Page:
HHHunt, a home developer based in Henrico, sold multiple homes in its new Ellington Woods community for more than $1 million recently, a trend that George Moore, vice president of development for HHHunt Communities, believes isn’t going to stop any time soon.

“When you talk about higher-priced homes, these areas are very desirable,” Moore said. “The schools in this area of Henrico County are ranked some of the highest in the state of Virginia; there is quality development, and people are looking for attractive communities with landscaping, high end amenities and the nearby services.”

Glen Allen Day scheduled for Saturday

Glen Allen Day 2014 will be held at Meadow Farm Museum-Crump Park, 3400 Mountain Road, Saturday, Sept. 20, from 9:30 a.m. to 3 p.m.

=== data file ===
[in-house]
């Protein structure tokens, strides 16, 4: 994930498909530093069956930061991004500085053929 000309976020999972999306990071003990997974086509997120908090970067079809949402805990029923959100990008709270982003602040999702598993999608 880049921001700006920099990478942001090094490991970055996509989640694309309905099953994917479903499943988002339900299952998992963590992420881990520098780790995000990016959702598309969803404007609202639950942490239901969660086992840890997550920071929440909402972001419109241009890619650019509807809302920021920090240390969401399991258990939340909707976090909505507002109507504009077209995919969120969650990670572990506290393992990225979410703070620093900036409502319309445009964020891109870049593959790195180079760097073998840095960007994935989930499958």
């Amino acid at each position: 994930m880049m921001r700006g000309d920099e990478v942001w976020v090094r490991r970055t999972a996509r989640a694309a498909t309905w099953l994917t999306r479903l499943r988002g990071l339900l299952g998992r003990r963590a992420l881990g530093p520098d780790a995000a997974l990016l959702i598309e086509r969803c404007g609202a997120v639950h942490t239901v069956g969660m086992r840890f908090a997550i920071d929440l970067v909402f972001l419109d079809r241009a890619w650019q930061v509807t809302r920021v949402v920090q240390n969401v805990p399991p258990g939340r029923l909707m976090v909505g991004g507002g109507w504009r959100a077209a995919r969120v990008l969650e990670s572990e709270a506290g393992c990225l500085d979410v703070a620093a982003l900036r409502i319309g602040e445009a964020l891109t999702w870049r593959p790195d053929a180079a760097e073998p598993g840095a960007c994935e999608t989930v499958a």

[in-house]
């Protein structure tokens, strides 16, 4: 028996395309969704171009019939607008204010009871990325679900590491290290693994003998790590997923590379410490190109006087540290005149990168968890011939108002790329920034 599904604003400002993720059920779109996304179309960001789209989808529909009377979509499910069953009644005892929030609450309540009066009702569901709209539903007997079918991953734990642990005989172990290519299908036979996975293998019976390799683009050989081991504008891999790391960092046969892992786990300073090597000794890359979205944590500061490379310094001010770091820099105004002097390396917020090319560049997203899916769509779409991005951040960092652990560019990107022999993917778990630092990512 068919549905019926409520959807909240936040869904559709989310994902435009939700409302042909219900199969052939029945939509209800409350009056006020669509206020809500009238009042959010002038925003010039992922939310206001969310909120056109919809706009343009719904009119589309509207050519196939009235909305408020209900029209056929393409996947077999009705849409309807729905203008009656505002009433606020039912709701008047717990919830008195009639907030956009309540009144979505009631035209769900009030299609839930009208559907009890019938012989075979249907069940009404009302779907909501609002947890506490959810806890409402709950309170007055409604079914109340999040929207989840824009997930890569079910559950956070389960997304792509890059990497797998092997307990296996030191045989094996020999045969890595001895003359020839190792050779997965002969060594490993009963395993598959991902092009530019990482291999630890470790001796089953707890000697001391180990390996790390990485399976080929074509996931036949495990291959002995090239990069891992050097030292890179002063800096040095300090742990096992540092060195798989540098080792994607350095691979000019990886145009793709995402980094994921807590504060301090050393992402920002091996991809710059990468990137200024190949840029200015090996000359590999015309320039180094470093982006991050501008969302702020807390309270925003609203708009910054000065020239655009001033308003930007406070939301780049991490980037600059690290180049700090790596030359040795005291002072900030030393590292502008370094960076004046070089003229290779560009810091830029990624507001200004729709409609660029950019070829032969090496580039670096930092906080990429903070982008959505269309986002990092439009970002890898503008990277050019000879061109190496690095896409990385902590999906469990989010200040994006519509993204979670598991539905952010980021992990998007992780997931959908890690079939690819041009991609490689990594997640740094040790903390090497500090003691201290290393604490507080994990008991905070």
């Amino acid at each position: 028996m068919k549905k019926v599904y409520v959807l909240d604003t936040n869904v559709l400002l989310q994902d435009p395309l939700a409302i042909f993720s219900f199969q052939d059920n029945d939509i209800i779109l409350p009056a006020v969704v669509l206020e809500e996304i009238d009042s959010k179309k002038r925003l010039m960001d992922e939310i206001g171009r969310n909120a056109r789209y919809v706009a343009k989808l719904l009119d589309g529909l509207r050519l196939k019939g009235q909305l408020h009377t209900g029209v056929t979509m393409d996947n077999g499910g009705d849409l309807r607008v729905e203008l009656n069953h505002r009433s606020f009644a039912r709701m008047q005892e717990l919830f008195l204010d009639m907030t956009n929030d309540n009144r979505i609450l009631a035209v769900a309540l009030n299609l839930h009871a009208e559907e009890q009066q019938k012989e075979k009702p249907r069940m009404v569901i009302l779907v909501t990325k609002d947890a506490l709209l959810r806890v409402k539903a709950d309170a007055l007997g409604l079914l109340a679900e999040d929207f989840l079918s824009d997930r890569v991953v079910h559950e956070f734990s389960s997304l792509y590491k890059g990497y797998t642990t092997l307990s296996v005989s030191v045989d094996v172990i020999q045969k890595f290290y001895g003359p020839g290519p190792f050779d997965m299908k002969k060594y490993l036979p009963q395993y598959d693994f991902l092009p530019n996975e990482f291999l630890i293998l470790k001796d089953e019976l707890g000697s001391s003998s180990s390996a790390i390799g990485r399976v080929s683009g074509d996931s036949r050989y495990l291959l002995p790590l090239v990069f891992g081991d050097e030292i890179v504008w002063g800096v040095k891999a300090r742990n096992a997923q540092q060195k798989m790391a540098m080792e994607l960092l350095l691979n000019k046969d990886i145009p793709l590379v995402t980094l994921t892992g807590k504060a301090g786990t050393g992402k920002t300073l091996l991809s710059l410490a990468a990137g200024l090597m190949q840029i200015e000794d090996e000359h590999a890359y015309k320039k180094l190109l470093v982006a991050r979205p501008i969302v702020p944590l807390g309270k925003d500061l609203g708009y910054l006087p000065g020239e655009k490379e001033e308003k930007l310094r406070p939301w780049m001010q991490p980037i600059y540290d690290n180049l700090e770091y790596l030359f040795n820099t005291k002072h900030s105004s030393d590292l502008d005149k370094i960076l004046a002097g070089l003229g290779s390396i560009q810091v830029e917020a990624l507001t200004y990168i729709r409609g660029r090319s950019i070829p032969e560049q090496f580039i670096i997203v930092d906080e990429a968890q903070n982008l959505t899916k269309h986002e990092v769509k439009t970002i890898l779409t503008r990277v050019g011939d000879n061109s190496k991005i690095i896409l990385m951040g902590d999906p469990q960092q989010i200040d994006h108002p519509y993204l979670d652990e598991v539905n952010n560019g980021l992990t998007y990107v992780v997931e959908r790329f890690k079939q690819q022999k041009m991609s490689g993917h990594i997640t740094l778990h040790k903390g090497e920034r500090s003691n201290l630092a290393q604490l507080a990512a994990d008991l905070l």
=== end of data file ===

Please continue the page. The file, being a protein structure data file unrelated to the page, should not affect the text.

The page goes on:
The event will begin with a parade along Mountain Road and also will include a fair, cornhole tournament, live music and performances on two stages, a cornhole tournament, children's activities, a live animal petting zoo, face painting, games, an arts and crafts fair, vendors and more. Food and refreshments will be available for purchase.

Making connections

Rising Henrico High School senior Olivia Faraone knew she wanted to build partnerships and friendships between students across a spectrum of talents, abilities and backgrounds at her school.